Kevin Grittner wrote:
> >>> On Tue, Dec 19, 2006 at  6:13 PM, in message
> <[EMAIL PROTECTED]>, Bruce Momjian
> <[EMAIL PROTECTED]> wrote:
> > if the company dies, the community keeps going (as it did after
> Great
> > Bridge, without a hickup), but if the community dies, the company
> dies
> > too.
> This statement seems to ignore organizations for which PostgreSQL is an
> implementation detail in their current environment.  While we appreciate
> PostgreSQL and are likely to try to make an occasional contribution,
> where it seems to be mutually beneficial, the Wisconsin State Courts
> would survive the collapse of the PostgreSQL community.

Yes, the statement relates mostly to companies that sell/support/enhance
open source software, rather than users who are using the software in
their businesses.  And that text isn't in the article, it was just in an
email to make a distinction.

I think I have improved the slant of the article.  Let me know if it
needs further improvement.  Thanks.


> While I can only guess at the reasons you may have put the slant you
> did on the document, I think it really should reflect the patient
> assistance the community provides to those who read the developers FAQ
> and make a good faith effort to comply with what is outlined there.  The
> cooperative, professional, and helpful demeanor of the members of this
> community is something which should balanced against the community's
> need to act as a gatekeeper on submissions.
> I have recent experience as a first time employee contributor.  When we
> hit a bump in our initial use of PostgreSQL because of the non-standard
> character string literals, you were gracious in accepting our quick
> patch as being possibly of some value in the implementation of the
> related TODO item.  You were then helpful in our effort to do a proper
> implementation of the TODO item which fixes it.  I see that the patch I
> submitted was improved by someone before it made the release, which is
> great.
> This illustrates how the process can work.  I informed management of
> the problem, and presented the options -- we could do our own little
> hack that we then had to maintain and apply as the versions moved along,
> or we could try to do fix which the community would accept and have that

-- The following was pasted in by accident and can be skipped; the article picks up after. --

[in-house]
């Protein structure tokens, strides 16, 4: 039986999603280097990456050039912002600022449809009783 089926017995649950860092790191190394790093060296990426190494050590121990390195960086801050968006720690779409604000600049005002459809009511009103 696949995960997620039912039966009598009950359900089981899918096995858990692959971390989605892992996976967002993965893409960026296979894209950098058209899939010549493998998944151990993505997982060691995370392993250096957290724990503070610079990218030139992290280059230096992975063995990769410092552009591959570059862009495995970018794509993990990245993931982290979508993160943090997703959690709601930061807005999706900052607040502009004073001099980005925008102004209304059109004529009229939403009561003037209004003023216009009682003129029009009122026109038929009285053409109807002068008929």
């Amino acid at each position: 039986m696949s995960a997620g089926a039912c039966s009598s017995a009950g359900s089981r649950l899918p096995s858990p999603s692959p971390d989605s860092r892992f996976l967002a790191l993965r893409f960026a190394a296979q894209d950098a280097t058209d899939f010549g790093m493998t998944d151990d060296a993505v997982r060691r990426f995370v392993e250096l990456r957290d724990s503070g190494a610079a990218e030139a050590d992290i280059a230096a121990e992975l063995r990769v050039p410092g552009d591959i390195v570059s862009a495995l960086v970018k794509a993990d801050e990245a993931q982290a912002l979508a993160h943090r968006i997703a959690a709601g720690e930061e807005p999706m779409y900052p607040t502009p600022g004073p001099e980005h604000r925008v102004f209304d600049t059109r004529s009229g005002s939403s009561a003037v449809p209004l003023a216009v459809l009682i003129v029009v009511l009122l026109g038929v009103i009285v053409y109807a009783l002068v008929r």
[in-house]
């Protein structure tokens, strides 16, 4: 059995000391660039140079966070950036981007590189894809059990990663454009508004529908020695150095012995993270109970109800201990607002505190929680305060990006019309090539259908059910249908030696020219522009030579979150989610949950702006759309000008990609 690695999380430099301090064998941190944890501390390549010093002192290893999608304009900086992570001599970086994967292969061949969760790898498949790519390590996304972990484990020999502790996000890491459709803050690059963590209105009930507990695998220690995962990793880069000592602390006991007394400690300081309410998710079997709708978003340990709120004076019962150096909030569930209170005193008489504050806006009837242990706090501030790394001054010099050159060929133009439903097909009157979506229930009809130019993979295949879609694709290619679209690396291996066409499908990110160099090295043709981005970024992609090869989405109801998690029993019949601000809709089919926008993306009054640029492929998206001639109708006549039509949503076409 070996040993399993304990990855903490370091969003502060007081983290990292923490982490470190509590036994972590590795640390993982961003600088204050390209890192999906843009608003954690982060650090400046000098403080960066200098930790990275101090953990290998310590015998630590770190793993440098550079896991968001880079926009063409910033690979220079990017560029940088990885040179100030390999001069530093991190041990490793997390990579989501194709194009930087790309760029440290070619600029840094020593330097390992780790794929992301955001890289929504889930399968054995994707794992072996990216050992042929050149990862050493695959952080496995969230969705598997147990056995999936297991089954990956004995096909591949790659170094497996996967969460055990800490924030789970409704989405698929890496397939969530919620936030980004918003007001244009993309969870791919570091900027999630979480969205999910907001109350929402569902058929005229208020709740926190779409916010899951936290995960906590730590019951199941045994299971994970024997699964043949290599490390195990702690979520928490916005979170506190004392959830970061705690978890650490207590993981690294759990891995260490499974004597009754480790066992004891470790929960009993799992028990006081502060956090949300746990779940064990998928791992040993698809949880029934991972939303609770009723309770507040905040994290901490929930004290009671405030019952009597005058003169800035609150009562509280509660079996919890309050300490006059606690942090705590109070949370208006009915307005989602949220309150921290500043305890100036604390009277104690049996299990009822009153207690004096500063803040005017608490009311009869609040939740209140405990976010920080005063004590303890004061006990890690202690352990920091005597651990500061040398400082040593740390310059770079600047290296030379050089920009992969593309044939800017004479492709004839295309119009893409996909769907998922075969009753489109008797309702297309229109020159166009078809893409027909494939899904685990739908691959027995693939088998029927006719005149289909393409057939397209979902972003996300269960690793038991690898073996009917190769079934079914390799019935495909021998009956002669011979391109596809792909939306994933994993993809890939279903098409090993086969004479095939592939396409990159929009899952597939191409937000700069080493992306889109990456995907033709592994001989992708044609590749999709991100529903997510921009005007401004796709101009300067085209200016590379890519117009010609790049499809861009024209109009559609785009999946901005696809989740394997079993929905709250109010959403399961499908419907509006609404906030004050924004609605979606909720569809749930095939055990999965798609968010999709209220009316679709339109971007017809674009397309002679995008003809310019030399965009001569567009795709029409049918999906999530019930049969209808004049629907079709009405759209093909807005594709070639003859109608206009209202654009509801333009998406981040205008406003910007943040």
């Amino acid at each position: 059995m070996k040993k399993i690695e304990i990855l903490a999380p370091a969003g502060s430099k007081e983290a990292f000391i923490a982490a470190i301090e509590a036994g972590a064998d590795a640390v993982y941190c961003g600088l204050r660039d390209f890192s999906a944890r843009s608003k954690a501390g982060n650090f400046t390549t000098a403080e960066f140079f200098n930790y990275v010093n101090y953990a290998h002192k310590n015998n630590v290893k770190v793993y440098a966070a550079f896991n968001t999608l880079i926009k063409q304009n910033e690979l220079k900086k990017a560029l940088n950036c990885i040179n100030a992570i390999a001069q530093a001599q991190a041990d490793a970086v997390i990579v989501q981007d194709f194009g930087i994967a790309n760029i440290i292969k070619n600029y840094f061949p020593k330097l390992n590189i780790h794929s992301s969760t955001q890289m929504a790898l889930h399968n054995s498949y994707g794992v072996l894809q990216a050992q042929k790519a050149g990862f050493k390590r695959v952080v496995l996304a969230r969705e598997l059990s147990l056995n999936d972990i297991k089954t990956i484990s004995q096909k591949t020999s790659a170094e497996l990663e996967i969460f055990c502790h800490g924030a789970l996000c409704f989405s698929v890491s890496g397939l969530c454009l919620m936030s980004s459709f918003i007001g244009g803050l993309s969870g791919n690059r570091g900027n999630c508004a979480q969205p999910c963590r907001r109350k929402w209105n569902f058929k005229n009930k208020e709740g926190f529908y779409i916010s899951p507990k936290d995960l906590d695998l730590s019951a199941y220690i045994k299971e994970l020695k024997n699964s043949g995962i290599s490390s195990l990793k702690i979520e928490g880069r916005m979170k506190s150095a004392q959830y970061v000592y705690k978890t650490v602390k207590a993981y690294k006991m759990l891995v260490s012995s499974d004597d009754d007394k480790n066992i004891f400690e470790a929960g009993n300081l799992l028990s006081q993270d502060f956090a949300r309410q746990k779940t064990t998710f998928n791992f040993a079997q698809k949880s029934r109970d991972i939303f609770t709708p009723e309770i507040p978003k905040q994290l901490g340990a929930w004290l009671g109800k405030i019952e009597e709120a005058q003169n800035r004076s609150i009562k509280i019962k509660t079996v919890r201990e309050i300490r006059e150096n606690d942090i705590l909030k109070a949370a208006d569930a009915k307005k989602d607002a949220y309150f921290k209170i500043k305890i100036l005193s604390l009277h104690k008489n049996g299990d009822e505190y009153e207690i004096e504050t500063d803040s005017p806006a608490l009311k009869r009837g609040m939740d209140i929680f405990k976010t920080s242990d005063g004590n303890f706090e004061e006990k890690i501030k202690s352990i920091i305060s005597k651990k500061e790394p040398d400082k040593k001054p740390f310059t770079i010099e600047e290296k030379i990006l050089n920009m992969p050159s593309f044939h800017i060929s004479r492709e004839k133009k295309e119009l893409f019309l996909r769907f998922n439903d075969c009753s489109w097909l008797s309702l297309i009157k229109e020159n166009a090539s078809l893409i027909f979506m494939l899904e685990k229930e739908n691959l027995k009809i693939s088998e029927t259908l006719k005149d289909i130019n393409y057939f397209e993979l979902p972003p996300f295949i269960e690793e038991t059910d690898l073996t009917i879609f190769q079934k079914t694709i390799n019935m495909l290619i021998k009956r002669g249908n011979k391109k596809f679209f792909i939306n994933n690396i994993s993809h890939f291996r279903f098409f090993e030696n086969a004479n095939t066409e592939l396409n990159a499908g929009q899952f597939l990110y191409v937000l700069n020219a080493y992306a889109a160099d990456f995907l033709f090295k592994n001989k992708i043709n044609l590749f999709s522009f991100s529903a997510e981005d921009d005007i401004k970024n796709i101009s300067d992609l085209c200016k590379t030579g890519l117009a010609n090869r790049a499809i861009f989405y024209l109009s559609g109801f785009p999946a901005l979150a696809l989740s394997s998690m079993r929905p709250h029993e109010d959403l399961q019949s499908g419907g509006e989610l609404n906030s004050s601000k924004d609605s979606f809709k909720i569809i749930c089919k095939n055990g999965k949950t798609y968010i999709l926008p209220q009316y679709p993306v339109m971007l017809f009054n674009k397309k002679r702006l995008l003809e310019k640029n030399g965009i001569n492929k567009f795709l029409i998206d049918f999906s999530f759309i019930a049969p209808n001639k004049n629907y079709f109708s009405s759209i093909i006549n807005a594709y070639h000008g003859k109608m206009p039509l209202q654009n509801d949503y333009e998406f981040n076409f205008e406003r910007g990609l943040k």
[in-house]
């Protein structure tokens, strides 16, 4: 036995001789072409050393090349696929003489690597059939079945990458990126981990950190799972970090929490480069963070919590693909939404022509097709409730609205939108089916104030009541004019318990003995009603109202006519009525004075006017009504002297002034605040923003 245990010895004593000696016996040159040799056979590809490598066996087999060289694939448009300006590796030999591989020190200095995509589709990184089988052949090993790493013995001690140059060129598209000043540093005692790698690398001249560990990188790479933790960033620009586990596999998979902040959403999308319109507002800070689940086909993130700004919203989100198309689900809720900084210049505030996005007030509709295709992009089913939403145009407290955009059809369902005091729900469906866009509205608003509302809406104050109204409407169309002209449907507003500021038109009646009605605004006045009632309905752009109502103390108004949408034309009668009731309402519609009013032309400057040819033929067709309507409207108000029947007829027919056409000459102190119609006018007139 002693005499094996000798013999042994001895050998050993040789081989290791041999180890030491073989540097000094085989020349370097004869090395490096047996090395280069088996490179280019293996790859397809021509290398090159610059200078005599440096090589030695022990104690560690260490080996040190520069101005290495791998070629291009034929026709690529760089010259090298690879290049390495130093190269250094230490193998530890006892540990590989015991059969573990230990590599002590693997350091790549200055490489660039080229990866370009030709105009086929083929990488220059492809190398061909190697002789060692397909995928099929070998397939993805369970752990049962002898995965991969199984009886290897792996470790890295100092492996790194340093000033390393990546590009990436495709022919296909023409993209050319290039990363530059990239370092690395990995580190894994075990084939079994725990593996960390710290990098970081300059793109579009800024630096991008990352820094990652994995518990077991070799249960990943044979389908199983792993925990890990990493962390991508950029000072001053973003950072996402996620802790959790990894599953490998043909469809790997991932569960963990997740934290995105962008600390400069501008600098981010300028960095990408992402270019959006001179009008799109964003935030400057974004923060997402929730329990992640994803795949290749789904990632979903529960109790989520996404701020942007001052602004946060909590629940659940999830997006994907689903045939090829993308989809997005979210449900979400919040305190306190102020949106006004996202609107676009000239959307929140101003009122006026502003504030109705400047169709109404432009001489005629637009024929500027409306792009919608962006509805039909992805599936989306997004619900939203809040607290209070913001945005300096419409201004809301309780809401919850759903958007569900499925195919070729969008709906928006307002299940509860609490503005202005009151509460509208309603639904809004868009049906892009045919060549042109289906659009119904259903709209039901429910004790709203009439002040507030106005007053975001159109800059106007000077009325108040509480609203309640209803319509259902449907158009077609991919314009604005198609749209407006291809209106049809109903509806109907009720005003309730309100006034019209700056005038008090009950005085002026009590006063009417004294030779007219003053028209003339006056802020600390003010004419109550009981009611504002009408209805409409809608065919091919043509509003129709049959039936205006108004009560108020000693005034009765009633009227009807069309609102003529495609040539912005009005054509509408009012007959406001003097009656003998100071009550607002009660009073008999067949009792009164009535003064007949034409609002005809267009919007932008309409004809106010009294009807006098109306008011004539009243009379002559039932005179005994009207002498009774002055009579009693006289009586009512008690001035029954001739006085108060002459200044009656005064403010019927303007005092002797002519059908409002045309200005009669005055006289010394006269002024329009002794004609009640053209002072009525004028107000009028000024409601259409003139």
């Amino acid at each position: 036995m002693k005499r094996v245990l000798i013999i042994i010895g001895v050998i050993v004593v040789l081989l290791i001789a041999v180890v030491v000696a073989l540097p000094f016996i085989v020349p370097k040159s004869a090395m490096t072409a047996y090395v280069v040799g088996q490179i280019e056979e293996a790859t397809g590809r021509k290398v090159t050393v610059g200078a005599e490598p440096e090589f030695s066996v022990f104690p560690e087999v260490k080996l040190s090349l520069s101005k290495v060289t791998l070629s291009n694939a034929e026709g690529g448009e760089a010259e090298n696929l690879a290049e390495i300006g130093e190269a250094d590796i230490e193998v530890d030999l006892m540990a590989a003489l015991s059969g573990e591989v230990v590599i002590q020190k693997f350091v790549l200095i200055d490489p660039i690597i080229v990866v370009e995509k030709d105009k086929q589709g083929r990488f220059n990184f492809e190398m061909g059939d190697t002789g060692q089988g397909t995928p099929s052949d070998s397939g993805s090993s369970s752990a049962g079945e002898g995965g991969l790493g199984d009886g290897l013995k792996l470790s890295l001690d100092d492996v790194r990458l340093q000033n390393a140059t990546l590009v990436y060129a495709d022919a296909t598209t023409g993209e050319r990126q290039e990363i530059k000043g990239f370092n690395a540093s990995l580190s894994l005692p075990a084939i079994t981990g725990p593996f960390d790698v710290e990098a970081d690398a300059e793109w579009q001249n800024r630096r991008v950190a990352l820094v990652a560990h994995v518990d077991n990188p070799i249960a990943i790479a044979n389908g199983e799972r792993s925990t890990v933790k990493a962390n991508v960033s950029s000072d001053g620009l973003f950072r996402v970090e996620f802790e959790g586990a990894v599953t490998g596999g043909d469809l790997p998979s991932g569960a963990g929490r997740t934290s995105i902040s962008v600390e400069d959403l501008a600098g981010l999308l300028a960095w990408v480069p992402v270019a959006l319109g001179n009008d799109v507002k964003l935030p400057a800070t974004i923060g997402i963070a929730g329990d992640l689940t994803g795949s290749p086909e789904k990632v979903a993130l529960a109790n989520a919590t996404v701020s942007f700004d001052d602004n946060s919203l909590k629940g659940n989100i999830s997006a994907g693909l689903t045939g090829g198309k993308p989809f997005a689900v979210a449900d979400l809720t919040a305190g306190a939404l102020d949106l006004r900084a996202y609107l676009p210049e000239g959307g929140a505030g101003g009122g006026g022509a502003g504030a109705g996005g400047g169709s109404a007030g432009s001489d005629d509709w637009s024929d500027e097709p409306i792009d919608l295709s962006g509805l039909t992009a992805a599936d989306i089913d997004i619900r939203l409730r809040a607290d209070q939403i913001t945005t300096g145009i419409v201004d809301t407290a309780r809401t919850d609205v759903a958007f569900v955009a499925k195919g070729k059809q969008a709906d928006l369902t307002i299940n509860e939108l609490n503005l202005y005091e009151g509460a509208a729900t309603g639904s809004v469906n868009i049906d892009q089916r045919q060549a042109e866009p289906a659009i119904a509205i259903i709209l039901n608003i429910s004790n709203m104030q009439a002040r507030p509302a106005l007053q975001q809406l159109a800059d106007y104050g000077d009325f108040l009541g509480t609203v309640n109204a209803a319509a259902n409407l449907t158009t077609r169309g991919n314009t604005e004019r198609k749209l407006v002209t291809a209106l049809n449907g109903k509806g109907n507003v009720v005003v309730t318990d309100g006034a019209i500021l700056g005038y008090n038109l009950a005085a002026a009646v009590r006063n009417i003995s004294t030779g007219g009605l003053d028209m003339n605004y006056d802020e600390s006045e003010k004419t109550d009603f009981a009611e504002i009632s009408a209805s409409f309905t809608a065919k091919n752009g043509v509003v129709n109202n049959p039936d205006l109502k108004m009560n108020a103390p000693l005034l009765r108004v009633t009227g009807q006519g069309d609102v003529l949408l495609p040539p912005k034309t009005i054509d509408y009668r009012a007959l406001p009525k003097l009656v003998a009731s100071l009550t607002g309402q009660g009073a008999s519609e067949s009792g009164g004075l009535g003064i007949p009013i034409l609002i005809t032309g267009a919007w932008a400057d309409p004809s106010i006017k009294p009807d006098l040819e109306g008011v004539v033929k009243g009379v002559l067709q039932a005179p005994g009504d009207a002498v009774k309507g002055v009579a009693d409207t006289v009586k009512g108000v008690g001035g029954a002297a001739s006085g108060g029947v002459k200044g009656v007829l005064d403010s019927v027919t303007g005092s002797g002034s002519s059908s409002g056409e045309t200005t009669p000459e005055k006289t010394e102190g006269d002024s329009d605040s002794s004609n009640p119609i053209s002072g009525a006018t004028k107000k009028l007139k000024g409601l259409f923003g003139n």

> feature "just work" for us for all subsequent releases.  The latter was
> a little more time up front, but resulted in a better quality product
> for us, and less work in the long term.  It was also presumably of some
> benefit to the community, which has indirect benefit to our
> organization.  Nobody here wants to switch database products again soon,
> so if we can solve our problem in a way that helps the product gain
> momentum, all the better.
> I ran a consulting business for decades, and I know that there is a
> great variation in the attitudes among managers.  Many are quite
> reasonable.  I'm reminded of a meeting early in my career with a
> businessman who owned and operated half a dozen successful businesses in
> a variety of areas.  He proposed a deal that I was on the verge of
> accepting, albeit somewhat reluctantly.  He stopped me and told me that
> he hoped to continue to do business with me, so any deal we made had to
> benefit and work for both of us or it was no good at all; if I was
> uncomfortable with something in the proposal, we should talk it out. 
> That's the core of what we're trying to say in this document, isn't it? 
> The rest is an executive overview of the developer FAQ?  I can't help
> feeling that even with the revisions so far it could have a more
> positive "spin".
> -Kevin

  Bruce Momjian   [EMAIL PROTECTED]

  + If your life is a hard drive, Christ can be your backup. +

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